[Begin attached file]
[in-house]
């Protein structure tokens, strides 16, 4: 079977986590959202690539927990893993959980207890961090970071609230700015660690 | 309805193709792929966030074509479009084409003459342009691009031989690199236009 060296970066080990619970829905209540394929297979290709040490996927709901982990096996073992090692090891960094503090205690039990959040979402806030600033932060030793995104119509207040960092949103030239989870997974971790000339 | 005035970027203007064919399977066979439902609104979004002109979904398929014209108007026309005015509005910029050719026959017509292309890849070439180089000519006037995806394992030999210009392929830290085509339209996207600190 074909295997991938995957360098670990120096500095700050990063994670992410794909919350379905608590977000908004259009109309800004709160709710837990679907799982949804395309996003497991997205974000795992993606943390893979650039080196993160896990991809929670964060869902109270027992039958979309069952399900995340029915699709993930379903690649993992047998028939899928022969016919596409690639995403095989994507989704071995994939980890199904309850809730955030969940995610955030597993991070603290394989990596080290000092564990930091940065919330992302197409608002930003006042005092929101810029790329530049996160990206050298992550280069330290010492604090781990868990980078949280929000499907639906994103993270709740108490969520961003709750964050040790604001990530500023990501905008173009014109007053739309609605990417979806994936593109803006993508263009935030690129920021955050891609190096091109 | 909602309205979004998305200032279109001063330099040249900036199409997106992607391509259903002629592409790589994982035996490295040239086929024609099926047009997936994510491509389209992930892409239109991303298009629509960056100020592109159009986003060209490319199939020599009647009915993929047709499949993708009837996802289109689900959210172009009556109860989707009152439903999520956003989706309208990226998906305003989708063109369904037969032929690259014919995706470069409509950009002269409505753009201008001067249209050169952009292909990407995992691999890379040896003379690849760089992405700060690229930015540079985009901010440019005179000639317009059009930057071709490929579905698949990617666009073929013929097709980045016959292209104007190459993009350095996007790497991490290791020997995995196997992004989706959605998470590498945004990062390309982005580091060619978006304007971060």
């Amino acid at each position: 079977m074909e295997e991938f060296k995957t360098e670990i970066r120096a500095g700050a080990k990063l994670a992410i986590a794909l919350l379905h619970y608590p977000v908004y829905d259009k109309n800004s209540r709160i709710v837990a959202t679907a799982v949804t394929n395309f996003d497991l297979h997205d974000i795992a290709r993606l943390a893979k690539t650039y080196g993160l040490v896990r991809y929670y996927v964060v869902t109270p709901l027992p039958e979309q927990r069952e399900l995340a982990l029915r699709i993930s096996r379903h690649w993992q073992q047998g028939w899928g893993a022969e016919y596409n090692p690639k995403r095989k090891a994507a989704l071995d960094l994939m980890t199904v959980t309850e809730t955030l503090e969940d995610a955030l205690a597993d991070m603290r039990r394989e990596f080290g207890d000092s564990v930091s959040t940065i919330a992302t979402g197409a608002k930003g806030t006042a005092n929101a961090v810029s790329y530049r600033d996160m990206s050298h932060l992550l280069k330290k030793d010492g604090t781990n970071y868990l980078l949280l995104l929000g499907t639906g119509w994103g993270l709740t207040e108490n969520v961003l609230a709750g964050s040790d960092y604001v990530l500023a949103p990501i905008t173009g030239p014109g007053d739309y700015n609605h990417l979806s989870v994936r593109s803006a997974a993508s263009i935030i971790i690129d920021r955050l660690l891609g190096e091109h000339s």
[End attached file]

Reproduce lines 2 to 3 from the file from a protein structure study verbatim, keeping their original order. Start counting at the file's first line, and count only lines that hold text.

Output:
């Protein structure tokens, strides 16, 4: 079977986590959202690539927990893993959980207890961090970071609230700015660690 | 309805193709792929966030074509479009084409003459342009691009031989690199236009 060296970066080990619970829905209540394929297979290709040490996927709901982990096996073992090692090891960094503090205690039990959040979402806030600033932060030793995104119509207040960092949103030239989870997974971790000339 | 005035970027203007064919399977066979439902609104979004002109979904398929014209108007026309005015509005910029050719026959017509292309890849070439180089000519006037995806394992030999210009392929830290085509339209996207600190 074909295997991938995957360098670990120096500095700050990063994670992410794909919350379905608590977000908004259009109309800004709160709710837990679907799982949804395309996003497991997205974000795992993606943390893979650039080196993160896990991809929670964060869902109270027992039958979309069952399900995340029915699709993930379903690649993992047998028939899928022969016919596409690639995403095989994507989704071995994939980890199904309850809730955030969940995610955030597993991070603290394989990596080290000092564990930091940065919330992302197409608002930003006042005092929101810029790329530049996160990206050298992550280069330290010492604090781990868990980078949280929000499907639906994103993270709740108490969520961003709750964050040790604001990530500023990501905008173009014109007053739309609605990417979806994936593109803006993508263009935030690129920021955050891609190096091109 | 909602309205979004998305200032279109001063330099040249900036199409997106992607391509259903002629592409790589994982035996490295040239086929024609099926047009997936994510491509389209992930892409239109991303298009629509960056100020592109159009986003060209490319199939020599009647009915993929047709499949993708009837996802289109689900959210172009009556109860989707009152439903999520956003989706309208990226998906305003989708063109369904037969032929690259014919995706470069409509950009002269409505753009201008001067249209050169952009292909990407995992691999890379040896003379690849760089992405700060690229930015540079985009901010440019005179000639317009059009930057071709490929579905698949990617666009073929013929097709980045016959292209104007190459993009350095996007790497991490290791020997995995196997992004989706959605998470590498945004990062390309982005580091060619978006304007971060």
């Amino acid at each position: 079977m074909e295997e991938f060296k995957t360098e670990i970066r120096a500095g700050a080990k990063l994670a992410i986590a794909l919350l379905h619970y608590p977000v908004y829905d259009k109309n800004s209540r709160i709710v837990a959202t679907a799982v949804t394929n395309f996003d497991l297979h997205d974000i795992a290709r993606l943390a893979k690539t650039y080196g993160l040490v896990r991809y929670y996927v964060v869902t109270p709901l027992p039958e979309q927990r069952e399900l995340a982990l029915r699709i993930s096996r379903h690649w993992q073992q047998g028939w899928g893993a022969e016919y596409n090692p690639k995403r095989k090891a994507a989704l071995d960094l994939m980890t199904v959980t309850e809730t955030l503090e969940d995610a955030l205690a597993d991070m603290r039990r394989e990596f080290g207890d000092s564990v930091s959040t940065i919330a992302t979402g197409a608002k930003g806030t006042a005092n929101a961090v810029s790329y530049r600033d996160m990206s050298h932060l992550l280069k330290k030793d010492g604090t781990n970071y868990l980078l949280l995104l929000g499907t639906g119509w994103g993270l709740t207040e108490n969520v961003l609230a709750g964050s040790d960092y604001v990530l500023a949103p990501i905008t173009g030239p014109g007053d739309y700015n609605h990417l979806s989870v994936r593109s803006a997974a993508s263009i935030i971790i690129d920021r955050l660690l891609g190096e091109h000339s």